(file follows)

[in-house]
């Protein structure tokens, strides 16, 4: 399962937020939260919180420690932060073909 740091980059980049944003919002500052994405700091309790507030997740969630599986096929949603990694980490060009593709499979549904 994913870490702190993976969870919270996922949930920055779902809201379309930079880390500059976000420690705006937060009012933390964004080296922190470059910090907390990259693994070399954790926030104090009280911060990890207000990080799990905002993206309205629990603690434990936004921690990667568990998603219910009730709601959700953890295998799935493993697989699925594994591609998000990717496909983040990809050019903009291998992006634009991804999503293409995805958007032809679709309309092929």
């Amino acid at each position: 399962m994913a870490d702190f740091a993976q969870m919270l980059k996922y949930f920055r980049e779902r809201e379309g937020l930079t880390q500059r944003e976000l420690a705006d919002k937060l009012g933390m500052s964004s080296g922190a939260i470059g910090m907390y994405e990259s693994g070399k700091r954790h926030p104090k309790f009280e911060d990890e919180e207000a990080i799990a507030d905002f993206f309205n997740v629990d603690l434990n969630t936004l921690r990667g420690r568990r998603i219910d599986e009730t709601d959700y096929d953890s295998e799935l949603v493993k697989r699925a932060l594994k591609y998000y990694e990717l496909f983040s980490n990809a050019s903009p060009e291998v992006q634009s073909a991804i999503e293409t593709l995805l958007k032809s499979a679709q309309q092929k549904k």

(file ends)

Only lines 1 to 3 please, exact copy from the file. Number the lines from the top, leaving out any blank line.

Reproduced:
[in-house]
């Protein structure tokens, strides 16, 4: 399962937020939260919180420690932060073909 740091980059980049944003919002500052994405700091309790507030997740969630599986096929949603990694980490060009593709499979549904 994913870490702190993976969870919270996922949930920055779902809201379309930079880390500059976000420690705006937060009012933390964004080296922190470059910090907390990259693994070399954790926030104090009280911060990890207000990080799990905002993206309205629990603690434990936004921690990667568990998603219910009730709601959700953890295998799935493993697989699925594994591609998000990717496909983040990809050019903009291998992006634009991804999503293409995805958007032809679709309309092929």
């Amino acid at each position: 399962m994913a870490d702190f740091a993976q969870m919270l980059k996922y949930f920055r980049e779902r809201e379309g937020l930079t880390q500059r944003e976000l420690a705006d919002k937060l009012g933390m500052s964004s080296g922190a939260i470059g910090m907390y994405e990259s693994g070399k700091r954790h926030p104090k309790f009280e911060d990890e919180e207000a990080i799990a507030d905002f993206f309205n997740v629990d603690l434990n969630t936004l921690r990667g420690r568990r998603i219910d599986e009730t709601d959700y096929d953890s295998e799935l949603v493993k697989r699925a932060l594994k591609y998000y990694e990717l496909f983040s980490n990809a050019s903009p060009e291998v992006q634009s073909a991804i999503e293409t593709l995805l958007k032809s499979a679709q309309q092929k549904k």